I haven't planted apple or pear before, but I can give you a few general tips about planting fruit trees in general.
If your soil is clay-y and has a tendency to get soggy, then plant the trees a little higher than level with the ground. Just about an inch or so.
Don't dig a circular hole. Your soil is likely a bit denser than the soil the tree is potted in. Roots generally take the path of least resistance and if there's a circular wall of dirt that has more resistance than the roots would face if they went sideways, they may end up root-binding themselves.
When amending soil for tree planting, there's a lot of conflicting advice. Something that is becoming more popular recently (and which makes sense to me) is focusing the majority of amending efforts in a donut shape around the tree trunk on top of, or in the top few inches of, the existing soil. This is in line with no-dig thinking, and it mimics how nutrients enter soil in nature and serves to leave any soil organisms (fungi, bacteria, etc) and soil structure undisturbed. So I would suggest that you maybe chuck a bit of blood and bone in the hole, and then put a ring of compost around your tree an inch or more thick, and then definitely, absolutely mulch. But make sure the compost and mulch don't touch the trunk above the soil level. This is particularly important when it's wet as it can lead to ringbarking. Some people put guards around the trunk to keep the mulch from touching it.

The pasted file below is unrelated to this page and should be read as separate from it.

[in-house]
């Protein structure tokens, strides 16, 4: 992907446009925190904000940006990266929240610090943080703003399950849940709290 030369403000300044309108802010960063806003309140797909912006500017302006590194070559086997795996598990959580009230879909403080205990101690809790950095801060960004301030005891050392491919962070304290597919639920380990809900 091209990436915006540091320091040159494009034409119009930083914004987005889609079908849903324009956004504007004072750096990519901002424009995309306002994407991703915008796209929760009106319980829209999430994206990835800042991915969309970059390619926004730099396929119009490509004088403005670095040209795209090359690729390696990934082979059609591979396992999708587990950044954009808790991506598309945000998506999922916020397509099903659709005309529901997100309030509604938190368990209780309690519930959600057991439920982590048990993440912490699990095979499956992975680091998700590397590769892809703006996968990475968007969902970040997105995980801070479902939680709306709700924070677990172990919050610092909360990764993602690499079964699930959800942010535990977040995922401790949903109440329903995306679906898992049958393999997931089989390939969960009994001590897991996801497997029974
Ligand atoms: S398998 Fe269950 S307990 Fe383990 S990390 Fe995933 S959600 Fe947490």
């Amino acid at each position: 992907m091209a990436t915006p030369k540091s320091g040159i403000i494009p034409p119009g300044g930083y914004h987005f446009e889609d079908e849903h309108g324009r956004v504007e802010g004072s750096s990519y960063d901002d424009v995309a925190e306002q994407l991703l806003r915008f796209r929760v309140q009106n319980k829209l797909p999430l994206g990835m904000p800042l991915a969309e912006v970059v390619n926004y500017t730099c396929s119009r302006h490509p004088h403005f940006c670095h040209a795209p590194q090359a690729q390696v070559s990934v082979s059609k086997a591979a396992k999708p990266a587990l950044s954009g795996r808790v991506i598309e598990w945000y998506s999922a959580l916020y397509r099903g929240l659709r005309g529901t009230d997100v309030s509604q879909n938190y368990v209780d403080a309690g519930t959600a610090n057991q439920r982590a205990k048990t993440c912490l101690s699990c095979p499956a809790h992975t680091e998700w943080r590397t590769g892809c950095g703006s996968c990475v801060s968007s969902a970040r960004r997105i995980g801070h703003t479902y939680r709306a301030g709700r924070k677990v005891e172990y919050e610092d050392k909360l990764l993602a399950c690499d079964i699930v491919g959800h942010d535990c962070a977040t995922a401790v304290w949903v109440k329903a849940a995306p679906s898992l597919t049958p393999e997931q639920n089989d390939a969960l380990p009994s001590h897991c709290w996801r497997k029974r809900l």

Definitely mulch. Mulch is the best for trees. Arborists mulch would be my top pick for this because the woodchips are great for inviting and hosting fungi (which is great for trees) and the twiggy bits and mulched leaves have higher concentrations of different nutrients (such as potassium) to the chipped trunk/branches. So, as the mulch breaks down over time, it'll feed the soil with a wide range of good things.
When spacing, consider how big you're going to let the trees get.
Research pruning. My favourite resource for this is Kath Irvine's book, but that likely isn't available wherever you are. There's a lot of resources out there though.